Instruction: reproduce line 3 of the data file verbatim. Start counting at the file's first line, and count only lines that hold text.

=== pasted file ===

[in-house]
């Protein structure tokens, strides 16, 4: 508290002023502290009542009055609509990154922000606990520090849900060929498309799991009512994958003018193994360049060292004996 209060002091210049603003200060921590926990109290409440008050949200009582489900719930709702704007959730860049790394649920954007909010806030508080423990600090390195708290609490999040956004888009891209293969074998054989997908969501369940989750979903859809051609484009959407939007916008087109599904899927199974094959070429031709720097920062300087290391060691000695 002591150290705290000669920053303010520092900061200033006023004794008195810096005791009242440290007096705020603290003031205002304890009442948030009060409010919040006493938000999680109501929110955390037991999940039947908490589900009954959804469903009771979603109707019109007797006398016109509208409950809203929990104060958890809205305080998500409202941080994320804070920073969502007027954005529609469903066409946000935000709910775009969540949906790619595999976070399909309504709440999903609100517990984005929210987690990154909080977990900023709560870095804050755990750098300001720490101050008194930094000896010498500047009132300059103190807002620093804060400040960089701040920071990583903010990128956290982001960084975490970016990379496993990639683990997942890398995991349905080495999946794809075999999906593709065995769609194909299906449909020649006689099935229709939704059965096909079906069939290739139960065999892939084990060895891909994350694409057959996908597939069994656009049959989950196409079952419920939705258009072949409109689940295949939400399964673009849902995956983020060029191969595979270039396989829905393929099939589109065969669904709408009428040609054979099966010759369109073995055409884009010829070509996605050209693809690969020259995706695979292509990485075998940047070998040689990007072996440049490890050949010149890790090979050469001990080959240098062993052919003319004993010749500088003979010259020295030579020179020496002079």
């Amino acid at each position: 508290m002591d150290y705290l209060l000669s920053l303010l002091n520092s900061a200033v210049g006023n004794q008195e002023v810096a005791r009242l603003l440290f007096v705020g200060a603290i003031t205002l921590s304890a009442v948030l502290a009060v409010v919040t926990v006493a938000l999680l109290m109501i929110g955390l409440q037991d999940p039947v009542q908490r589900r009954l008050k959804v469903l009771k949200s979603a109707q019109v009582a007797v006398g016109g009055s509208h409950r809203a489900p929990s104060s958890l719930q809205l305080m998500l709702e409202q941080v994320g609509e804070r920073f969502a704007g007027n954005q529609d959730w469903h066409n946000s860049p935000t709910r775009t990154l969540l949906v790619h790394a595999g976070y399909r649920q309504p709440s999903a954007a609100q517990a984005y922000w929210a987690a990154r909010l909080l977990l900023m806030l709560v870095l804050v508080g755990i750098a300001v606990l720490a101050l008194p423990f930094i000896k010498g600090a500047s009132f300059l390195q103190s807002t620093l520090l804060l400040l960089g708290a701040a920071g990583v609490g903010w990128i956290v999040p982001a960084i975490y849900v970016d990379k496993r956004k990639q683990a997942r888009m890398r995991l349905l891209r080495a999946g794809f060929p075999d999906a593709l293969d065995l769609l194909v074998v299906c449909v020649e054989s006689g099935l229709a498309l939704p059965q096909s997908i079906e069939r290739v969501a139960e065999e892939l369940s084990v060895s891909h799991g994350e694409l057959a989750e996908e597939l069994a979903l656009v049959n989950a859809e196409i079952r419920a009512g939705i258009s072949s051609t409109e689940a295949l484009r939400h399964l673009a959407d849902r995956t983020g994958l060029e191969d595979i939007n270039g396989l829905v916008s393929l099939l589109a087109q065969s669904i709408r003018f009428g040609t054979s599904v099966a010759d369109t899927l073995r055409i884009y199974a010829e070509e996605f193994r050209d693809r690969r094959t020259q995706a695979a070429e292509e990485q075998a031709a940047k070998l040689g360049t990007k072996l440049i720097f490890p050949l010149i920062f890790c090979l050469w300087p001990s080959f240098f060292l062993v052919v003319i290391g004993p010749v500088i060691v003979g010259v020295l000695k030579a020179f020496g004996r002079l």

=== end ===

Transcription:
């Amino acid at each position: 508290m002591d150290y705290l209060l000669s920053l303010l002091n520092s900061a200033v210049g006023n004794q008195e002023v810096a005791r009242l603003l440290f007096v705020g200060a603290i003031t205002l921590s304890a009442v948030l502290a009060v409010v919040t926990v006493a938000l999680l109290m109501i929110g955390l409440q037991d999940p039947v009542q908490r589900r009954l008050k959804v469903l009771k949200s979603a109707q019109v009582a007797v006398g016109g009055s509208h409950r809203a489900p929990s104060s958890l719930q809205l305080m998500l709702e409202q941080v994320g609509e804070r920073f969502a704007g007027n954005q529609d959730w469903h066409n946000s860049p935000t709910r775009t990154l969540l949906v790619h790394a595999g976070y399909r649920q309504p709440s999903a954007a609100q517990a984005y922000w929210a987690a990154r909010l909080l977990l900023m806030l709560v870095l804050v508080g755990i750098a300001v606990l720490a101050l008194p423990f930094i000896k010498g600090a500047s009132f300059l390195q103190s807002t620093l520090l804060l400040l960089g708290a701040a920071g990583v609490g903010w990128i956290v999040p982001a960084i975490y849900v970016d990379k496993r956004k990639q683990a997942r888009m890398r995991l349905l891209r080495a999946g794809f060929p075999d999906a593709l293969d065995l769609l194909v074998v299906c449909v020649e054989s006689g099935l229709a498309l939704p059965q096909s997908i079906e069939r290739v969501a139960e065999e892939l369940s084990v060895s891909h799991g994350e694409l057959a989750e996908e597939l069994a979903l656009v049959n989950a859809e196409i079952r419920a009512g939705i258009s072949s051609t409109e689940a295949l484009r939400h399964l673009a959407d849902r995956t983020g994958l060029e191969d595979i939007n270039g396989l829905v916008s393929l099939l589109a087109q065969s669904i709408r003018f009428g040609t054979s599904v099966a010759d369109t899927l073995r055409i884009y199974a010829e070509e996605f193994r050209d693809r690969r094959t020259q995706a695979a070429e292509e990485q075998a031709a940047k070998l040689g360049t990007k072996l440049i720097f490890p050949l010149i920062f890790c090979l050469w300087p001990s080959f240098f060292l062993v052919v003319i290391g004993p010749v500088i060691v003979g010259v020295l000695k030579a020179f020496g004996r002079l």